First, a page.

Appreciate the Spiritual Message
The Baal Shem Tov taught that everything a person sees or hears should provide him with a lesson in his service of haShem (see more in HaYom Yom, entry for 7 Tishrei). Therefore, when trying to comprehend any event that takes place in the world at large, we should sensitize our perception — to look beyond that event’s overt socio-economic causes, and appreciate its spiritual message. In this context, the events of the past week take on unique significance…
The air of Mashiach
… The trend towards disarmament and unity that we are witnessing, results from the heightened desire for the coming of the Redemption that has been expressed in recent years.
Rabbis have issued halachic decisions, ruling that Mashiach must come. The attention of Jews — and of mankind in general — has focused on the imminence of the Geulah (Redemption) and the subject has been highlighted in reports in the news media. This process has effected changes within the world at large, producing developments that anticipate the peace and harmony which will permeate the world in the Era of the Geulah.
“He [Mashiach] will then perfect the entire world, [motivating all the nations] to serve G‑d together, as it is written (Zephaniah 3:9), ‘I will make the peoples pure of speech, so that they will all call upon the Name of G‑d and serve Him with one purpose.’ ” Rambam, Mishneh Torah, Hilchos Melachim 11:4
Not only does the pattern of events in the world at large give us a foretaste of the Redemption: it also demonstrates the nature of the activities necessary to hasten its coming.
The unity, cooperation and sharing espoused by the world powers reflect thrusts that are fundamentally necessary in preparing the world for the Geulah (“Redemption”).
Our Sages teach that G‑d created the world so that He would have a dwelling place among mortals. This ideal will be realized in the Era of the Redemption. What is the essence of this concept?
Just as it is in a person’s home that his personality finds expression without restraint or inhibition, it will be in this world, G‑d’s dwelling place, that G‑dliness will be revealed without restraint.
To allow for this revelation, unity is necessary. We see a precedent for this in Jewish history (Mechilta and Rashi, commenting on Shmot 19:2). When the Jews approached Mount Sinai to receive the Torah, they camped “as one man, with one heart.” This oneness created the spiritual climate necessary for the giving of the Torah. Similarly, to merit the revelations of the Redemption, a macrocosm of the revelations which accompanied the giving of the Torah, we must join together in unity.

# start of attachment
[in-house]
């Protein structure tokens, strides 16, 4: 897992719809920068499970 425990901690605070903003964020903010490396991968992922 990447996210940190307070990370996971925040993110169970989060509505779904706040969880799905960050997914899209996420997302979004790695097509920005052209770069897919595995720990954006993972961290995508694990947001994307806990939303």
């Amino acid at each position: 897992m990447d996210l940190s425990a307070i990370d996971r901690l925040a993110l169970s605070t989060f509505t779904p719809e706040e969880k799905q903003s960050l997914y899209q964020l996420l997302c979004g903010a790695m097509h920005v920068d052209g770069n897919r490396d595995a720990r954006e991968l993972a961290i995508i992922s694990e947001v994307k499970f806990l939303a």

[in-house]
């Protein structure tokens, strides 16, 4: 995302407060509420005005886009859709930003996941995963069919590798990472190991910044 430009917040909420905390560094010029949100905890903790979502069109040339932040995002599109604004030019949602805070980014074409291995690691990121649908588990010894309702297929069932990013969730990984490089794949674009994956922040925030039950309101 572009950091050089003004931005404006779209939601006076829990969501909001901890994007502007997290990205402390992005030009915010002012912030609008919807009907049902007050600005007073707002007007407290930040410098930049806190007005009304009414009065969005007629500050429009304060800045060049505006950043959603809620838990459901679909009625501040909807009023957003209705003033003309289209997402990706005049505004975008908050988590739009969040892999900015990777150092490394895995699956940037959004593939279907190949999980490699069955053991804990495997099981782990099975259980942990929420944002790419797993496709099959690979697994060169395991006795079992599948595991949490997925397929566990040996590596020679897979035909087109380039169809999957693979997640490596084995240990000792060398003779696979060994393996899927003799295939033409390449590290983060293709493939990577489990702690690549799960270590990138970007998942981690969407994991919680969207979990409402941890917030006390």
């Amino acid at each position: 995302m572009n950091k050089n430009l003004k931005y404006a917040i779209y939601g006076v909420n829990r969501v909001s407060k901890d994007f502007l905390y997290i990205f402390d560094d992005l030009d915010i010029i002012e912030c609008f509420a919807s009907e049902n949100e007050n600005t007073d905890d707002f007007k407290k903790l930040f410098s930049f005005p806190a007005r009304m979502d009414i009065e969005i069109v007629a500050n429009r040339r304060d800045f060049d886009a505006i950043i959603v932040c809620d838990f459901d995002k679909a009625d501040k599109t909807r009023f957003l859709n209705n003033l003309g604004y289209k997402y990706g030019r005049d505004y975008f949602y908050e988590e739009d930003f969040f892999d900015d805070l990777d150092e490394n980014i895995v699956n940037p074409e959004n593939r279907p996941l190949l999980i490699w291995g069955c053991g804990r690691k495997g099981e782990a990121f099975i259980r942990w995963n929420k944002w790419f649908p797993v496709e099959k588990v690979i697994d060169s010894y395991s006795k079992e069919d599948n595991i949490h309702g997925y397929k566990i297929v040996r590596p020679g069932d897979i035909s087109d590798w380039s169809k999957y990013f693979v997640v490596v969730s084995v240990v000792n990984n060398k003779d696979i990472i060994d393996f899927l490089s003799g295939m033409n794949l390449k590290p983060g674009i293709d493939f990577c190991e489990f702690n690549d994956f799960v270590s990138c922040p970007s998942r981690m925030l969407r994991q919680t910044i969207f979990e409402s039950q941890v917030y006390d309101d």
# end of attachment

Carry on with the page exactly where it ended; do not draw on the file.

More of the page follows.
Material and Spiritual Charity
This unity must be expressed, not only on the level of feeling, but also through concrete acts within the context of our daily lives. This is implied by our Sages’ statement:
“Great indeed is tzedakah, for it brings the Redemption near” (Bava Basra 10a.).
Sharing with our fellow men and seeking their material welfare reflects how the bonds of unity that we share permeate every dimension of our existence.
These efforts should also be accompanied by “spiritual charity,” sharing knowledge. This increase of knowledge will herald the coming of the era when:
“One man will no longer teach another,… for they will all know Me.” (Yirmeyahu 31:33.)
Anticipating Future Harmony
In the Era of the Redemption:
“There will be neither famine nor war, neither envy nor competition, for good things will flow in abundance…. The occupation of the entire world will be solely to know G‑d”. (Rambam, Mishneh Torah, Hilchos Melachim 12:5)
In these days, which are moments before the advent of that era, we have the potential to anticipate this new and forthcoming world order, and to currently live our lives in the spirit of the Redemption. We can reflect the interpersonal unity which will characterize that age in our present conduct. And these efforts will hasten the coming of that era, when G‑d’s all-encompassing oneness will permeate the totality of existence.
From the Rebbe’s talk on Shabbat Parshas Mishpatim- 27th Day of Shvat, 5752(1992). Free translation.
[Translator’s Note: The primary theme of the farbrengen on that day was Rebbe Shlita’s interpretation of the recent disarmament talks as a foreglimpse of the fulfillment of the prophecy (Isaiah 2:4), “And they shall beat their swords into plowshares.”]